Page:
2. As a Jew, the Exodus Story of God freeing the nation of Israel from slavery was the seminal narrative. Core to Jewish theology was the understanding of God as a Deliver from spiritual and physical oppression and the ethic of treating each other as created in the image of God. Elsewhere we see Paul refer to slave traders as those who would not see the Kingdom of God (1 Timothy 1:10). In his own personal letter to Philemon, he also instructs him to receive his runaway slave as brother and no longer a slave.
  3. Slavery in the Roman empire was significantly different than ‘chattel slavery’ of the United States. Often times, in that time is was more like an indentured servitude brought on by financial debts. For the billboard above to associate the two is a misappropriation of history.
  4. Most significantly, the whole Gospel ethic was opposed to mistreating people who were made in the image of God and instead embracing God’s call for us to love everyone including our enemies. It’s impossible to love anyone while you’re whipping, raping, and exploiting her. Which brings me back to Frederick Douglass.

Douglass rightly made the largest distinction possible between his “Christianity of Christ” and the “slaveholding Christianity” that many in America embraced. And he was not alone. The abolitionist movement was dominated by people who believed that it was their Christian duty to fight against the evils of slavery because of their faith. I’m grateful for Douglass’ courageous faith that prophetically called out the fraudulent piety of those oppressors, while simultaneously building a movement among those willing to sacrificially lay down their lives for the freedom of others. Isn’t that what Jesus did? He laid down his life to give freedom to those in spiritual bondage. Today, and everyday, I give thanks to Him for that sacrifice as well as those like Frederick Douglass, Sojourner Truth, Harriet Tubman, and many more who gave all so I could be free from spiritual and physical chains. Happy Black History Month!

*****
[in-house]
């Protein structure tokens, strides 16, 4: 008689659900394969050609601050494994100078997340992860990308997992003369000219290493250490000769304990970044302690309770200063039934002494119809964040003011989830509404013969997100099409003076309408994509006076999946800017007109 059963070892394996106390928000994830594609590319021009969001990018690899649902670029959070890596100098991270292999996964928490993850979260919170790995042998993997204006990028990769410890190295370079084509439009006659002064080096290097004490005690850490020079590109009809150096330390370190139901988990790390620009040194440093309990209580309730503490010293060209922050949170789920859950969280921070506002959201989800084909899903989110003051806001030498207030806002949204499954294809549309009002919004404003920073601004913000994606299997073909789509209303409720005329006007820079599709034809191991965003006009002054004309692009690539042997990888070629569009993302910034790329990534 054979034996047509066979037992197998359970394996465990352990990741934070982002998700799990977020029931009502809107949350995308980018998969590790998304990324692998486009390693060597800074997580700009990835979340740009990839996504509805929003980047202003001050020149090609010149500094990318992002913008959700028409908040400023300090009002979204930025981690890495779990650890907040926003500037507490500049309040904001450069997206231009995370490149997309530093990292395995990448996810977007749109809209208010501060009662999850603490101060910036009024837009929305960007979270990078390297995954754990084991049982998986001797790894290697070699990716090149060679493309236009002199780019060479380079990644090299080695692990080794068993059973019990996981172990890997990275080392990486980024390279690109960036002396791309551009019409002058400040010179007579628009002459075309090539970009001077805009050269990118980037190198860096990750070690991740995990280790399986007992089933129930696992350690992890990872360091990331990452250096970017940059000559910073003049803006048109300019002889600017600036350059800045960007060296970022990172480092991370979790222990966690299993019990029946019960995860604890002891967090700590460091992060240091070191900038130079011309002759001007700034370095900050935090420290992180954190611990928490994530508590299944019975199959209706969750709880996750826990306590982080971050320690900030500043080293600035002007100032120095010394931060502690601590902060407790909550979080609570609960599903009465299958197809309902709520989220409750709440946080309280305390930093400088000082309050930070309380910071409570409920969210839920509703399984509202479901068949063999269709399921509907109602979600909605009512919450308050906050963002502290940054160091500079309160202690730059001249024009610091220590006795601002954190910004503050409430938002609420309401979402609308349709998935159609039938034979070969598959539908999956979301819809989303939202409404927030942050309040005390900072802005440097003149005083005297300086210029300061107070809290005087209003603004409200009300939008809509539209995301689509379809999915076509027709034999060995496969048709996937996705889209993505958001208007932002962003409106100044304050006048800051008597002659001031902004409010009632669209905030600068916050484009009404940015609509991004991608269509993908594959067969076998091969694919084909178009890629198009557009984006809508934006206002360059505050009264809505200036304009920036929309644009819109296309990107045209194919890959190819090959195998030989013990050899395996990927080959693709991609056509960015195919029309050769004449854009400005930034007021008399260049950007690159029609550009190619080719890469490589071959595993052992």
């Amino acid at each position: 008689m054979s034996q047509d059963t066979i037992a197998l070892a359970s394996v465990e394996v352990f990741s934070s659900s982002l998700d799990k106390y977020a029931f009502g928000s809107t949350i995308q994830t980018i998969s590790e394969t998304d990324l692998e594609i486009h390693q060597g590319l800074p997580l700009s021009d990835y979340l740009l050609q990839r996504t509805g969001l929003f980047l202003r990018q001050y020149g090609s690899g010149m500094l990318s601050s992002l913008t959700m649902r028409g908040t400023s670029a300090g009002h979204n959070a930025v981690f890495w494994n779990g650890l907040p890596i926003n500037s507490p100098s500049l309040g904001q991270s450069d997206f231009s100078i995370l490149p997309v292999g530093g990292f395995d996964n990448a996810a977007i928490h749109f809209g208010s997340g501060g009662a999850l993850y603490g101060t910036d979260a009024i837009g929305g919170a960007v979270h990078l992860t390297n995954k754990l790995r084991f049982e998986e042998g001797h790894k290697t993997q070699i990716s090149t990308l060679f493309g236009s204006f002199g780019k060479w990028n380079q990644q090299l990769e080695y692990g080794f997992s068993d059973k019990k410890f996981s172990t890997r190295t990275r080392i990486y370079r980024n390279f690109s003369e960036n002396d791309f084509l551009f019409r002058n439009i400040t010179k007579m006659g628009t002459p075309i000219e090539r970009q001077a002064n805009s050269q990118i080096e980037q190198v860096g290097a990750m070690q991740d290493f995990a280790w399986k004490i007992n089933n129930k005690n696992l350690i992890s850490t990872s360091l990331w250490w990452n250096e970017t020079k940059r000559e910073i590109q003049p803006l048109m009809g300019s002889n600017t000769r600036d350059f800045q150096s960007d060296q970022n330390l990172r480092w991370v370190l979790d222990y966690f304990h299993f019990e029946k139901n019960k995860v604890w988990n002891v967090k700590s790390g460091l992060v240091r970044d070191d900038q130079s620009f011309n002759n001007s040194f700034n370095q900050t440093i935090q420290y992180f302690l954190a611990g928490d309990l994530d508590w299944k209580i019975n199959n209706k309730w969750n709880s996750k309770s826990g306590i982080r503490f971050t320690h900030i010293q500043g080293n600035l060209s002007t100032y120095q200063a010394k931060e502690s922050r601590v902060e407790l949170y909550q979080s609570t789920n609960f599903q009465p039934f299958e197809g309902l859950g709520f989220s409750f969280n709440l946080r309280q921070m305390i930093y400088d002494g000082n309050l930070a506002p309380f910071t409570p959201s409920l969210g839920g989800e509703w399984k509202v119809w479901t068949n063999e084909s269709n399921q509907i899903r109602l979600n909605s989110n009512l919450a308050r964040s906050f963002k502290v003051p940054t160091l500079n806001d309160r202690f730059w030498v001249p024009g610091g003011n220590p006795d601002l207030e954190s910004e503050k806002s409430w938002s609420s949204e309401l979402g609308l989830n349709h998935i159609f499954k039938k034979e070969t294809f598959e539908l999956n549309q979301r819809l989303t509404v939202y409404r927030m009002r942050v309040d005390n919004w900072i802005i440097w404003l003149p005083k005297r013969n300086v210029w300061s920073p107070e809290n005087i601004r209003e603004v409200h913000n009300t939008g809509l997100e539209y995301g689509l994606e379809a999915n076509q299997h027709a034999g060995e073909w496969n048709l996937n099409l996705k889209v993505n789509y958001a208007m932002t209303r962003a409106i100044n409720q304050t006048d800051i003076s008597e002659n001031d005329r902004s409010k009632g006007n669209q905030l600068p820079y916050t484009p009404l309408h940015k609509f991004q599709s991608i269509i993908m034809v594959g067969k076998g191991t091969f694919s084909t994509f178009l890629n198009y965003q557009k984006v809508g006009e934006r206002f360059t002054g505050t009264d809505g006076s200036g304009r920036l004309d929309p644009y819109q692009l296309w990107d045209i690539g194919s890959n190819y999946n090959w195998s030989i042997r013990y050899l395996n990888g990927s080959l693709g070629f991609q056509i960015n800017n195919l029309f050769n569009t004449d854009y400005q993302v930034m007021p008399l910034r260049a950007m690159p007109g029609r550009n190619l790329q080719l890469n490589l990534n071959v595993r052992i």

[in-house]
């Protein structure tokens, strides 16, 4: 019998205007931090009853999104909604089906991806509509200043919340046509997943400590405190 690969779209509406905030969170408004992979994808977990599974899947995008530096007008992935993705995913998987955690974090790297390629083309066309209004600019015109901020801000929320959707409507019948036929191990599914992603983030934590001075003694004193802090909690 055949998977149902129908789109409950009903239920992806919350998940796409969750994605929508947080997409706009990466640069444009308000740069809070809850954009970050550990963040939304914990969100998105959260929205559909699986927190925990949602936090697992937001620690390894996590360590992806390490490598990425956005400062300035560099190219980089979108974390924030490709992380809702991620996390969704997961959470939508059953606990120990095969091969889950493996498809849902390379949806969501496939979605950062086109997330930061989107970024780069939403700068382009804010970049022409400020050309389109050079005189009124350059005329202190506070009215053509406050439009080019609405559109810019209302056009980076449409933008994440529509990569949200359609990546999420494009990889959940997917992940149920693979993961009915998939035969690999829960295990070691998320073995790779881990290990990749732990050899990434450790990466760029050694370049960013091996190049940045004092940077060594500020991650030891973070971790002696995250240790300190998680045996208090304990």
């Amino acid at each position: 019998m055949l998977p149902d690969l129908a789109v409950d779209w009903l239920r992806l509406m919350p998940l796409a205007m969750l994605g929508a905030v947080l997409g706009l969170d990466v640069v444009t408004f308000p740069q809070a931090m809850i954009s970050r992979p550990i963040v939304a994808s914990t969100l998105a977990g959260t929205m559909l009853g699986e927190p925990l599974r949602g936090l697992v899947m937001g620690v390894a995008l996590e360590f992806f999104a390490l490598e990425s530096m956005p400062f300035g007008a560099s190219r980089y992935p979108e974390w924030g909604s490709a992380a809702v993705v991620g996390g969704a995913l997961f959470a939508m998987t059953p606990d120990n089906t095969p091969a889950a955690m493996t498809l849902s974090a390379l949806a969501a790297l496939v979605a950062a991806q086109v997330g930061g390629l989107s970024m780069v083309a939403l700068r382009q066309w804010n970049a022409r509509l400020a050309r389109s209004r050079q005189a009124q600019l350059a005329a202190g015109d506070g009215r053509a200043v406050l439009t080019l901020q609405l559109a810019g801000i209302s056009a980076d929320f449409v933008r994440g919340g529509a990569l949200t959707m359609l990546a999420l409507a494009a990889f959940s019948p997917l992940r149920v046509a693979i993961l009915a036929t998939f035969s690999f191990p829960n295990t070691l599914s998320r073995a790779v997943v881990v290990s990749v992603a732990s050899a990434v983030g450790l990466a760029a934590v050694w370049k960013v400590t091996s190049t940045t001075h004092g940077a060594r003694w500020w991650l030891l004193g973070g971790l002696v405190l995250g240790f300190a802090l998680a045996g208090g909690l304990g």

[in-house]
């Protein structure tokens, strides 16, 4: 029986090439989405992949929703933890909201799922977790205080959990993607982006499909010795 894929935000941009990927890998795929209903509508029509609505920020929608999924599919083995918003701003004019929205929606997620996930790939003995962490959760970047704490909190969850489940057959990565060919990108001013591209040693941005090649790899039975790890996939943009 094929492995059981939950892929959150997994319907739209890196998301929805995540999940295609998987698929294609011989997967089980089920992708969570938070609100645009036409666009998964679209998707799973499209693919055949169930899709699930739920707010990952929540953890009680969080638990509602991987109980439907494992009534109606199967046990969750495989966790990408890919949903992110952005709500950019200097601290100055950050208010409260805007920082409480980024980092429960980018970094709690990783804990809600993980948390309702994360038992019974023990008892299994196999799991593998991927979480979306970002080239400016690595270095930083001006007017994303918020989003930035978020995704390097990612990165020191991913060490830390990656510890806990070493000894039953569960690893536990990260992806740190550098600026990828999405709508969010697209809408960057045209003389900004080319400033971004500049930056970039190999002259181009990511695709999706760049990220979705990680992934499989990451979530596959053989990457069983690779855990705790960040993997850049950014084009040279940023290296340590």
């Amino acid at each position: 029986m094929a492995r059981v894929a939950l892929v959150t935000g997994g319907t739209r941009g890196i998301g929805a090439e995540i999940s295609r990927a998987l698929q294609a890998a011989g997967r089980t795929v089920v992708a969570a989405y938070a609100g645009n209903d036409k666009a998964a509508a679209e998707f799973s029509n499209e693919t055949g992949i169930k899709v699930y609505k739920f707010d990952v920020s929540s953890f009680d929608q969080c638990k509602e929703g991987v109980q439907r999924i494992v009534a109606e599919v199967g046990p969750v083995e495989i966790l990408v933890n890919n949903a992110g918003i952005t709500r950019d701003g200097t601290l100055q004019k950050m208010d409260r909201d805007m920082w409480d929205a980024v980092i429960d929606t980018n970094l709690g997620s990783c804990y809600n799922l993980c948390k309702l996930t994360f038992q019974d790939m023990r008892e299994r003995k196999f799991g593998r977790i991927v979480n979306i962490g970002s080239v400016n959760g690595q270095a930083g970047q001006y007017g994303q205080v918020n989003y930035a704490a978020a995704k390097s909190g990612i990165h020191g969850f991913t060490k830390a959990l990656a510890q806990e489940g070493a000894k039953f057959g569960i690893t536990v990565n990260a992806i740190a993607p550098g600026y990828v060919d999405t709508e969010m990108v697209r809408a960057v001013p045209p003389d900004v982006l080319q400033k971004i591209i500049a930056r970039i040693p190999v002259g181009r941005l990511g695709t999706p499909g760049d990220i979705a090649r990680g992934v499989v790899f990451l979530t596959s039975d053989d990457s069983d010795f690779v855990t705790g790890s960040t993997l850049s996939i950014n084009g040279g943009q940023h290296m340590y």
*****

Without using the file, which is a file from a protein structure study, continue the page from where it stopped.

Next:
2 thoughts on “Frederick Douglass v. Slaveholding Christianity

  1. Sometimes it truly does scare me to see how quickly people will use the stories of the bible to commit the most evilest acts known to man. I remember hearing all the stories about how some of the most disguising acts of torture happen in the Christian church. I understand now that it is the people who are sick and not the bible yet to know so many followed the teachings and believed God was on their side makes no sense to me and I glad it doesn’t because I do not want it to.


    • thanks for sharing. yes, it is disturbing and yet an affirmation of the biblical teaching of the universal sin condition befalling humanity. We will distort anything even the the truth that will set us free.


Leave a Reply

Fill in your details below or click an icon to log in:

WordPress.com Logo

You are commenting using your WordPress.com account. Log Out /  Change )

Google+ photo

You are commenting using your Google+ account. Log Out /  Change )

Twitter picture

You are commenting using your Twitter account. Log Out /  Change )

Facebook photo

You are commenting using your Facebook account. Log Out /  Change )

Connecting to %s